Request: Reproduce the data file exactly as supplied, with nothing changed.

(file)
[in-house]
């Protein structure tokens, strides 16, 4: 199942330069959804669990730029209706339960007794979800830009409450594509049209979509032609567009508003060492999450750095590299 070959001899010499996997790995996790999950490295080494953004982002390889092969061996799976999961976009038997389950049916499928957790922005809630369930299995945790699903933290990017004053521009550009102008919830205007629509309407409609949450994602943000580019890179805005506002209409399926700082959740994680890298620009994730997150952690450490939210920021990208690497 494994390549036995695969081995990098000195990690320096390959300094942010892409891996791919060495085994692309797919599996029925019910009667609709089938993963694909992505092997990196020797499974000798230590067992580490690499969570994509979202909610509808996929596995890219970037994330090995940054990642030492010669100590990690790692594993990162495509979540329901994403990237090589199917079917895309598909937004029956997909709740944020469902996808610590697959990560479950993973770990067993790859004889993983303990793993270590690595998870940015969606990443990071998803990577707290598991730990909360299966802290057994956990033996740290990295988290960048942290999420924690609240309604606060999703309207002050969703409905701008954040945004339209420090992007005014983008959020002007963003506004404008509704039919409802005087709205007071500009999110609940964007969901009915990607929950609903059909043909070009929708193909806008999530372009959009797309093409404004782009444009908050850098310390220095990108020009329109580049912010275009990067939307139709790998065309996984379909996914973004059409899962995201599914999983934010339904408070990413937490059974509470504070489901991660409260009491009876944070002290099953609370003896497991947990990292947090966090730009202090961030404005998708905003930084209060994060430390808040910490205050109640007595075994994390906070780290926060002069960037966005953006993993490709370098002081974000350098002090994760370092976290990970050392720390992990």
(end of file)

[in-house]
């Protein structure tokens, strides 16, 4: 199942330069959804669990730029209706339960007794979800830009409450594509049209979509032609567009508003060492999450750095590299 070959001899010499996997790995996790999950490295080494953004982002390889092969061996799976999961976009038997389950049916499928957790922005809630369930299995945790699903933290990017004053521009550009102008919830205007629509309407409609949450994602943000580019890179805005506002209409399926700082959740994680890298620009994730997150952690450490939210920021990208690497 494994390549036995695969081995990098000195990690320096390959300094942010892409891996791919060495085994692309797919599996029925019910009667609709089938993963694909992505092997990196020797499974000798230590067992580490690499969570994509979202909610509808996929596995890219970037994330090995940054990642030492010669100590990690790692594993990162495509979540329901994403990237090589199917079917895309598909937004029956997909709740944020469902996808610590697959990560479950993973770990067993790859004889993983303990793993270590690595998870940015969606990443990071998803990577707290598991730990909360299966802290057994956990033996740290990295988290960048942290999420924690609240309604606060999703309207002050969703409905701008954040945004339209420090992007005014983008959020002007963003506004404008509704039919409802005087709205007071500009999110609940964007969901009915990607929950609903059909043909070009929708193909806008999530372009959009797309093409404004782009444009908050850098310390220095990108020009329109580049912010275009990067939307139709790998065309996984379909996914973004059409899962995201599914999983934010339904408070990413937490059974509470504070489901991660409260009491009876944070002290099953609370003896497991947990990292947090966090730009202090961030404005998708905003930084209060994060430390808040910490205050109640007595075994994390906070780290926060002069960037966005953006993993490709370098002081974000350098002090994760370092976290990970050392720390992990």